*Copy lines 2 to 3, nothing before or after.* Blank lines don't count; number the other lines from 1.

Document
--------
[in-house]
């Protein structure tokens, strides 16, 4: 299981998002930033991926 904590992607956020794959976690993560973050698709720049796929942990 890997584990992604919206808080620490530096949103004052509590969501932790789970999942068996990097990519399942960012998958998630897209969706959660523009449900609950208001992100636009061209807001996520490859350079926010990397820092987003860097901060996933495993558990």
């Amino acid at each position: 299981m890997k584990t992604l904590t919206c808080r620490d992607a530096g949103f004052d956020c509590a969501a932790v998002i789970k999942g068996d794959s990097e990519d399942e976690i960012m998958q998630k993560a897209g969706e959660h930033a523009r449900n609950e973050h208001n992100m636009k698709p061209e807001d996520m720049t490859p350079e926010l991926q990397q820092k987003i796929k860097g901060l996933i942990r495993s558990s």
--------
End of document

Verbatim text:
């Protein structure tokens, strides 16, 4: 299981998002930033991926 904590992607956020794959976690993560973050698709720049796929942990 890997584990992604919206808080620490530096949103004052509590969501932790789970999942068996990097990519399942960012998958998630897209969706959660523009449900609950208001992100636009061209807001996520490859350079926010990397820092987003860097901060996933495993558990």
């Amino acid at each position: 299981m890997k584990t992604l904590t919206c808080r620490d992607a530096g949103f004052d956020c509590a969501a932790v998002i789970k999942g068996d794959s990097e990519d399942e976690i960012m998958q998630k993560a897209g969706e959660h930033a523009r449900n609950e973050h208001n992100m636009k698709p061209e807001d996520m720049t490859p350079e926010l991926q990397q820092k987003i796929k860097g901060l996933i942990r495993s558990s």